The diameter of the synthesized nanomaterial can be limited due to the existence of these pores, but the additional template matrix material needs to be further removed to obtain the desired nanorod nanomaterial. Recent molecule-based templates can overcome these shortcomings. Professor Lin Zhiqun's research team at the Georgia Institute of Technology in the United States reported a synthesis method that can precisely control the diameter, composition, morphology and structure of the synthesized nanomaterials. The polymer brush used by the researchers to synthesize nanowires is different from that reported in previous articles. Professor Lin Zhiqun of Georgia Institute of Technology used a bottle-scrubbing block copolymer (BBCP), which has a cellulose skeleton with dense grafting functional block copolymers as side chains, including multiple cavities. In addition, the tri-substituted hydroxycellulose functional groups on the cellulose backbone allow dense polymer side chains to be grafted onto the cellulose backbone. The researchers used this advantage to synthesize the required straight BBCP. A series of BBCPs were synthesized by atom transfer radical polymerization. Then the BBCP was dispersed in DMF polar solvent. Due to the difference of polarity between BBCP and the solution, the molecular chains in BBCP were pulled together to form a large reaction chamber. The inorganic precursors dispersed in the solvent are preferentially distributed in the reaction chamber formed by the molecular chains in the BBCP due to the polar effect of the solvent, so the high concentration of aggregation drives the nucleation of inorganic materials and the growth of inorganic nanorods. (Science, 2016, DOI: 10.1126/science.aad8279) Figure 14. Amphoteric molecule use straight cylinder type Illustration of the synthesis mechanism of BBCP as a nanoreactor for the synthesis of one-dimensional nanocrystals A) nanorods synthesized with the assistance of a cellulose template; (B) a nanorod with a core-shell structure which is synthesized by adopting a template-assisted method; (C) nanotubes synthesized by a cellulose template-assisted method; Figure 15. Transmission electron micrographs of different kinds of nanorods synthesized with the assistance of cellulose templates A year later, Andr Andrés Guerrero-Mart Martínez, Luis M. Liz Marz Marzán, and OvidioPe OvidioPeña-Rodr Rodríguez reported a femtosecond laser pulse annealing process that reshaped gold nanorod sols so that their SPR spectra were as sharp as single gold nanorods. Figure 16. Characterization of gold nanorods after laser treatment Lei's team reported a simple batch preparation technology for oxide nanowires, which directly converts bulk alloy materials into oxide nanowires without catalysts or external conditions. (Science 2017, 355, 267-271.) Figure 17. Morphology of nanowire during synthesis 3. Two-dimensional material Two-dimensional materials refer to materials in which electrons can only move freely (planar motion) in two dimensions of non-nanometer scale (1-100 nm), such as nano-thin films, superlattices and quantum wells. Two-dimensional materials were proposed with the successful isolation of graphene, a single atomic layer of graphite material, by Geim's group at the University of Manchester in 2004. Transition metal disulfides (TMDs) such as MoS2, MoSe2, WS2, etc., their 2D atomic crystals have attracted much attention in recent years due to their excellent electronic properties. In order to exploit their more application potential, we need to find a reliable synthesis method that can precisely control their chemical composition and electronic structure. Professor Duan Xiangfeng of Hunan University (the first unit) and the University of California, Los Angeles, and Duan Xidong of Hunan University reported a universal synthesis method that can control the growth of 2D atomic crystals of multiple heterojunctions, multiple heterojunctions and superlattices. By modified vapor deposition, titanium filler rod ,titanium plate gr7, with a reverse gas flow during a continuous vapor deposition process with temperature fluctuations, existing 2D crystals can be cooled to prevent unwanted thermal degradation and uncontrolled homogeneous nucleation, thus enabling highly robust block-by-block epitaxial growth.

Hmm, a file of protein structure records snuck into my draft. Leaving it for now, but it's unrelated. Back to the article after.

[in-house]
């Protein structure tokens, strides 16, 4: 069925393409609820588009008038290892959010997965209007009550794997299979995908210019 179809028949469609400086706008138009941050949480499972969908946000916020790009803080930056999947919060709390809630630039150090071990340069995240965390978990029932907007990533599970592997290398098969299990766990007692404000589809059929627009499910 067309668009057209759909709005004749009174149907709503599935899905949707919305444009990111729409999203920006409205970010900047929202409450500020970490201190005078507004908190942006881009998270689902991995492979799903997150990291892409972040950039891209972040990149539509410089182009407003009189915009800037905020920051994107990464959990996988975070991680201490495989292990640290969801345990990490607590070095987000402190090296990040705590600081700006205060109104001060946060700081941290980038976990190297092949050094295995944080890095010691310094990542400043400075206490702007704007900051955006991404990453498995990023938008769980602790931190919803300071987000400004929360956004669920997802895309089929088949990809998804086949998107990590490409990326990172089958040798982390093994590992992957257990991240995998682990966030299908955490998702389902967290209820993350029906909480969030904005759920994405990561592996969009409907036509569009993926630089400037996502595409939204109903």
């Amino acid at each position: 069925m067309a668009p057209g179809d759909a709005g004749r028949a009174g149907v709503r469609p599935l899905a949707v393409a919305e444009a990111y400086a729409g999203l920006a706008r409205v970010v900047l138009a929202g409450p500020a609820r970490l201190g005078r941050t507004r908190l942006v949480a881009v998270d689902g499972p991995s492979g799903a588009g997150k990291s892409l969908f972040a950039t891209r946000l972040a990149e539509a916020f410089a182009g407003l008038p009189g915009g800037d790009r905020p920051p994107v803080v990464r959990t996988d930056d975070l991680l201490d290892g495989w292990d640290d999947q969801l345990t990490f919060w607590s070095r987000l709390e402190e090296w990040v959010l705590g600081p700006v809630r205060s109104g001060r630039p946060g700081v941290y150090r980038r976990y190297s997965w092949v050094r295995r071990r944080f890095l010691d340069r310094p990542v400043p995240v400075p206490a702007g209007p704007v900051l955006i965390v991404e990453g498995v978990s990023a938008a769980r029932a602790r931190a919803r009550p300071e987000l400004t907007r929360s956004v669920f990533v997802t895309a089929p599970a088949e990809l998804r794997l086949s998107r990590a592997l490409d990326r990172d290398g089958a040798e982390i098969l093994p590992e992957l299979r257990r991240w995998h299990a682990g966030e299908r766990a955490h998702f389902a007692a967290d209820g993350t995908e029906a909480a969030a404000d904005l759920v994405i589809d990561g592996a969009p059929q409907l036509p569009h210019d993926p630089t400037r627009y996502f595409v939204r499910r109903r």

While not being limited to a single heterojunction, More different 2D heterojunctions (e.g., WS2-WSe2 and WS2-MoSe2), multi-heterojunctions (e.g., WS2-WSe2-MoS2 and WS2-MoSe2-WSe2), and superlattices (e.g. WS2 − WSe − WS2 − WSe − WS2) were successfully fabricated by precise spatial modulation. The prepared WSe2-WS2 exhibits excellent diode characteristics with a high rectification ratio of 105. (Science,2017,DOI: 10.1126/science.aan6814) Figure 18. By modification CVD, Robust Epitaxial Growth of 2D Single-Layer Heterojunctions, Multi-Heterojunctions, and Superlattices Figure 19. Different Growth of 2D lateral heterojunction Accurate design of high performance semiconductor films with vertical structure at the atomic scale can be used in modern integrated circuits and new materials. One way to obtain such films is to achieve continuous layer-by-layer self-assembly, that is, to use two-dimensional building materials stacked in the vertical direction and connected by van der Waals forces. Two-dimensional materials have been developed vigorously in recent years, but at present, graphene and transition metal disulfides, which are only 1 or 3 atoms thick, are used to realize some heterojunctions which are difficult to prepare earlier, and show excellent physical properties. Moreover, there is no large-scale self-assembly method that can not only maintain the intrinsic characteristics of two-dimensional material construction, but also produce interlayer interface, which limits the transformation of layer-by-layer self-assembly method to a small-scale large-scale preparation. Jiwoong Park et al., Cornell University, reported methods to achieve high levels of spatial uniformity and intrinsic sandwich interfaces to produce semiconductor thin films on a wafer-scale scale. The vertical component of the film is realized by the self-assembly of two-dimensional material modules on the atomic scale in vacuum. At the same time, some large-scale and high-quality heterojunction films and devices have been prepared, including superlattice films, resistance-adjustable tunnel junction arrays produced in batches, band-controlled heterojunction tunnel diodes and millimeter-scale ultra-thin films. The stack of films is removable, interruptible, and compatible with interfaces such as water and plastic, enabling integration with other optical and mechanical systems. (Nature,2017,Doi:10.1038/nature23905) Figure 20. High-quality semiconductor film obtained by layer-by-layer self-assembly Figure 21. Programmed vacuum stack (PVS) process In view of the strong in-plane (intra-layer) stability and the relatively weak out-of-plane (inter-layer) interaction of two-dimensional materials, such materials can be stacked with each other to form a variety of device types with a wide range of functions. To some extent, building two-dimensional material heterostructures is like building Lego bricks. In order to better control the function of two-dimensional heterostructures, it is necessary to prepare two-dimensional material modules at the level of single-layer thin films and control their single-level stacking. However, the current lift-off method for preparing the single-layer sheet has the disadvantages of high cost and difficulty in stably lift-off the two-dimensional crystal structure, so it is urgent to introduce a new preparation method to improve the existing lift-off process. A team led by Jeehwan Kim of the Massachusetts Institute of Technology in the United States has developed a general technology of layer resolution separation (LRS) to produce two-dimensional material monolayers on a wafer scale (5 cm in diameter). This technology first requires the rapid growth of thicker two-dimensional materials on the wafer, then the collection of single stacked layers of these materials, and finally the preparation of single layers through multiple splitting processes. The method can be used for preparing a plurality of single-layer materials including molybdenum disulfide and tungsten sulfide, and the van der Waals heterostructure designed and prepared on the basis has atomic-scale thickness and good performance.